Much has been made of the UK economic recovery following the 2008 financial crisis which brought much of the world to its knees. As sub-prime mortgages and dodgy banking caused much of the global economy to shrink, so did the UK’s economy, causing massive cuts in public funding and a great deal of public pain. With all that being said, the UK economy has seen growth in every quarter for two years now and tax receipts are up higher than the government expected them to be. That’s excellent news for the recovery, but that’s hardly the full story. In this short piece I’ll outline five of the things you should keep in mind about the UK recovery.
- It’s slowing
As previously mentioned, the UK economy has seen 8 consecutive quarters of growth, but that doesn’t show what’s really been going on. Firstly, it’s important to note that growth has never been more than 0.9% in a quarter, and has been broadly patchy. Going from 0.6% in Q1 2013 to 0.7% in Q3 of that year, followed immediately by a drop to 0.4%.
Perhaps of most importance is this last quarter saw the sharpest drop in growth since mid-2012. Q4 2014 saw 0.8% growth, whilst the first quarter of 2015 saw a drop to 0.4%. Banks are under the belief that this is only a temporary blip on the road to strong growth in the future, but it proves that the UK still isn’t completely out of the woods. Needless to say, the Q2 2015 numbers will be of extreme interest.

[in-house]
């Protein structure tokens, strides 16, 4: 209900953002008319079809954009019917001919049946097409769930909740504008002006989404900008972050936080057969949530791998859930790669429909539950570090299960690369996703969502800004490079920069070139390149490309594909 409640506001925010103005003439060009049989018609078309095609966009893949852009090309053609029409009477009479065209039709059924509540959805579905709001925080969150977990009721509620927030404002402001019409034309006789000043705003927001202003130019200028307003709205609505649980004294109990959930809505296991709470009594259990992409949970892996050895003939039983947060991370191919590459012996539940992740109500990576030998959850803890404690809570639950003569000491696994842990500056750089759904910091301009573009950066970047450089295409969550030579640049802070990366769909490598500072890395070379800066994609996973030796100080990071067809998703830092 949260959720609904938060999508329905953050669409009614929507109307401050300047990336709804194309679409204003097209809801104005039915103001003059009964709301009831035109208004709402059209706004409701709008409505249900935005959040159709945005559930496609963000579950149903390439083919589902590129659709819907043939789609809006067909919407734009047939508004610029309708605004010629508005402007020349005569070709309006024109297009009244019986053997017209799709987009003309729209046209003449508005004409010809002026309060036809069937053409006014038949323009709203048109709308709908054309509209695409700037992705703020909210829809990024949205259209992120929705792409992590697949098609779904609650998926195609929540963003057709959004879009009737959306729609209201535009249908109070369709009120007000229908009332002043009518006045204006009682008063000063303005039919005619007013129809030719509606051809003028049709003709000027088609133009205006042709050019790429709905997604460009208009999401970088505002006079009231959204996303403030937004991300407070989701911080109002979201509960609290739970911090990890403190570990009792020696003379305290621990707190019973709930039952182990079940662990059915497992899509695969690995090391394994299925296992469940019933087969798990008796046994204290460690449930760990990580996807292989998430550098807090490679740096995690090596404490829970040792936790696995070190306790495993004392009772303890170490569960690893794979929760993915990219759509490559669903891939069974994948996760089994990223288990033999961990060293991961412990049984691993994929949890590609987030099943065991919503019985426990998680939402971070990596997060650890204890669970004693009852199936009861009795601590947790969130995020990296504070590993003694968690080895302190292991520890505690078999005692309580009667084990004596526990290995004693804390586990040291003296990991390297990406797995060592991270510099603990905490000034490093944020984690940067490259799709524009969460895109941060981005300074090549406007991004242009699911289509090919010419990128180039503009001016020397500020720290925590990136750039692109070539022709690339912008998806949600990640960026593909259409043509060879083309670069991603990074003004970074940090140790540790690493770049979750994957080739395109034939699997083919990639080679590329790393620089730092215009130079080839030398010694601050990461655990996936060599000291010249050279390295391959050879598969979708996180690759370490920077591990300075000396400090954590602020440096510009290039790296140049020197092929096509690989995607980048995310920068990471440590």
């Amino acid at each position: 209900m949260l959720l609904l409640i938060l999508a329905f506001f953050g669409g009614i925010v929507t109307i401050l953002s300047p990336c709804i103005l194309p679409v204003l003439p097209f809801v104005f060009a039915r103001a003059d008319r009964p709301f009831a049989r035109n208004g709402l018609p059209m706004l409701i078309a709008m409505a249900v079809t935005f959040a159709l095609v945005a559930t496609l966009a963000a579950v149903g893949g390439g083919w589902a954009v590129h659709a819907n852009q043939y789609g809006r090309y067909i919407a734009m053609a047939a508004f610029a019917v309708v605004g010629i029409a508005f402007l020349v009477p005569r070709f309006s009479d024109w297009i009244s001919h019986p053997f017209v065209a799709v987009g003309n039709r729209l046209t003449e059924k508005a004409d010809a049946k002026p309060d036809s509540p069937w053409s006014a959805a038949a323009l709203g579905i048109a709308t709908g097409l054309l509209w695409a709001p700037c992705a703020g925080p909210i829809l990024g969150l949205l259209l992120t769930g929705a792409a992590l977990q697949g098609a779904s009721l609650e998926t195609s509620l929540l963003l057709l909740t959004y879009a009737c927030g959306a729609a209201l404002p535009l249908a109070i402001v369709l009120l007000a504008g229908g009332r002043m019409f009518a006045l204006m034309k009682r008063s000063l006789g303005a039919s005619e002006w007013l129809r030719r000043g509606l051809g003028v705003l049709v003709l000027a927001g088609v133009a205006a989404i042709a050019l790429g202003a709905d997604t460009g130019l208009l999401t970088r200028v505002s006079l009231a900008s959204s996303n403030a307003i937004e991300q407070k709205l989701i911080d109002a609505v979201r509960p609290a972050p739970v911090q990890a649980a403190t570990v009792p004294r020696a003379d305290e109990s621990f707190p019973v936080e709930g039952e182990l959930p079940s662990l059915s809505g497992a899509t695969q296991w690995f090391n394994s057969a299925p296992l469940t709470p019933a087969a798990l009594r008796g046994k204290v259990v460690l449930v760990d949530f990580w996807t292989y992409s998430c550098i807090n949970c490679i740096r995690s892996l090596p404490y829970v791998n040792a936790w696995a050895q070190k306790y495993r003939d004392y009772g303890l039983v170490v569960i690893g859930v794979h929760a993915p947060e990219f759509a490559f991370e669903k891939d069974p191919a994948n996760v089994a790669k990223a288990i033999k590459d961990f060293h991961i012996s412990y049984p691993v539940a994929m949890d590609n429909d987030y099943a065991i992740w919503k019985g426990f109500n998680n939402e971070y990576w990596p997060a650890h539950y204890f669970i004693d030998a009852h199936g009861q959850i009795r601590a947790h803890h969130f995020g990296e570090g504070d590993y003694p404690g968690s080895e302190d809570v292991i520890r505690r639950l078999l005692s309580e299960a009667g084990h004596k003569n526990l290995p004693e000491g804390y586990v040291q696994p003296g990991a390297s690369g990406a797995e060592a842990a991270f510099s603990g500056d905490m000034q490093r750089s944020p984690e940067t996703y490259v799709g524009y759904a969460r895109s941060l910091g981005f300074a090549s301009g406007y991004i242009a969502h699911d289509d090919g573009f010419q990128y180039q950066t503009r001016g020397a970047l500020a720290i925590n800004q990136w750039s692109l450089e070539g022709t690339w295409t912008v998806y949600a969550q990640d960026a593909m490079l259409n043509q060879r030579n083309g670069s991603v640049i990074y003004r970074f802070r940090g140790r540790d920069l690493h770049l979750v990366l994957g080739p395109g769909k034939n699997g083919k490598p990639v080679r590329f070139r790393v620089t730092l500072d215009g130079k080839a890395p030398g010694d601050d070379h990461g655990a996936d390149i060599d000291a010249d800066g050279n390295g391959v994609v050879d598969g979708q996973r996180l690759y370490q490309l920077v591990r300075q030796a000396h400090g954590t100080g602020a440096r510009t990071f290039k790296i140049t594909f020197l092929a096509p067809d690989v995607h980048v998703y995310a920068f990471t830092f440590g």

- Wages are only now improving
Wages are now rising again in real terms after falling consistently since Q1 2008 because inflation was higher than what small pay growth there was during the downturn. The return to growth is largely down to inflation being close to zero rather than any major rises in wage. Pay growth was at 2.7% in the three months to April. ONS figures showed that British households are still £500 per year worse off than they were before the financial crash in 2008.
- The UK is a top G7 performer
It’s not all bad news though, because the UK is one of the top performers in the G7 group of industrialised countries. That might not sound terrifically impressive, but when you consider that the group includes France, Germany, Italy, Japan, Canada and the United States as well as us, you begin to understand what an achievement that is. Indeed, only the United States had greater International GDP growth. It’s an important achievement for the UK, but one which could be destabilised by the Greek crisis.
- Productivity is stagnant
Despite experiencing stronger growth than much of the G7, the UK’s productivity per hour has been lacking. Over the last 7 years, productivity hasn’t gone up at all, which means that whilst more people are in jobs, their output hasn’t increased. Economists are warning that this could mean that the country struggles to raise living standards.
- Growth remains in the south, largely
For all the talk of a ‘Northern Powerhouse’ by the Chancellor George Osbourne, growth has been largely focussed in the South. Indeed, the only areas of the UK where gross value added per head are in the South East and in London, everywhere else is down. The government seem keen in changing this poor record, but with London’s house prices soaring and more and more businesses being sucked into its pull, it’ll be no easy task.